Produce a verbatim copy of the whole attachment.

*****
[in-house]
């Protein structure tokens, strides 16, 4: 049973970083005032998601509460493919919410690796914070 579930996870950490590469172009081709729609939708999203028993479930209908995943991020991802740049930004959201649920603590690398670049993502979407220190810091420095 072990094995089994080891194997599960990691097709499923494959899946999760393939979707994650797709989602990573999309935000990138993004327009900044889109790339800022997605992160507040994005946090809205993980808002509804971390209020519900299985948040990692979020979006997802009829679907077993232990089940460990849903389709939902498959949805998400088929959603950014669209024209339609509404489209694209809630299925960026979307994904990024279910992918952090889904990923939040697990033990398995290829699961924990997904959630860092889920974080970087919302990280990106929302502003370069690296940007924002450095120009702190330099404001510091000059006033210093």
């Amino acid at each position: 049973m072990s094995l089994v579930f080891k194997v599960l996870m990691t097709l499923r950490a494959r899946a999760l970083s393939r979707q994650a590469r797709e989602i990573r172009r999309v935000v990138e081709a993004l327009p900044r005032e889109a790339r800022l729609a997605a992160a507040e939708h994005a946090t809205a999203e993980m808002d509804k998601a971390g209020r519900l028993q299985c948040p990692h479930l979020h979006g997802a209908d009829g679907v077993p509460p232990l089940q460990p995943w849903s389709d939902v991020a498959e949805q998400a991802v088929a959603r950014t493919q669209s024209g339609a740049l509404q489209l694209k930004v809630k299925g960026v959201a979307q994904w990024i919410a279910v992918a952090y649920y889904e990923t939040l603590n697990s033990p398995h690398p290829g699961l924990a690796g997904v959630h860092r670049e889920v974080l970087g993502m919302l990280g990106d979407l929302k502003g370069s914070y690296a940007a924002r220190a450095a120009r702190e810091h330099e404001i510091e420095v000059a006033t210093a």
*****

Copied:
[in-house]
């Protein structure tokens, strides 16, 4: 049973970083005032998601509460493919919410690796914070 579930996870950490590469172009081709729609939708999203028993479930209908995943991020991802740049930004959201649920603590690398670049993502979407220190810091420095 072990094995089994080891194997599960990691097709499923494959899946999760393939979707994650797709989602990573999309935000990138993004327009900044889109790339800022997605992160507040994005946090809205993980808002509804971390209020519900299985948040990692979020979006997802009829679907077993232990089940460990849903389709939902498959949805998400088929959603950014669209024209339609509404489209694209809630299925960026979307994904990024279910992918952090889904990923939040697990033990398995290829699961924990997904959630860092889920974080970087919302990280990106929302502003370069690296940007924002450095120009702190330099404001510091000059006033210093």
């Amino acid at each position: 049973m072990s094995l089994v579930f080891k194997v599960l996870m990691t097709l499923r950490a494959r899946a999760l970083s393939r979707q994650a590469r797709e989602i990573r172009r999309v935000v990138e081709a993004l327009p900044r005032e889109a790339r800022l729609a997605a992160a507040e939708h994005a946090t809205a999203e993980m808002d509804k998601a971390g209020r519900l028993q299985c948040p990692h479930l979020h979006g997802a209908d009829g679907v077993p509460p232990l089940q460990p995943w849903s389709d939902v991020a498959e949805q998400a991802v088929a959603r950014t493919q669209s024209g339609a740049l509404q489209l694209k930004v809630k299925g960026v959201a979307q994904w990024i919410a279910v992918a952090y649920y889904e990923t939040l603590n697990s033990p398995h690398p290829g699961l924990a690796g997904v959630h860092r670049e889920v974080l970087g993502m919302l990280g990106d979407l929302k502003g370069s914070y690296a940007a924002r220190a450095a120009r702190e810091h330099e404001i510091e420095v000059a006033t210093a």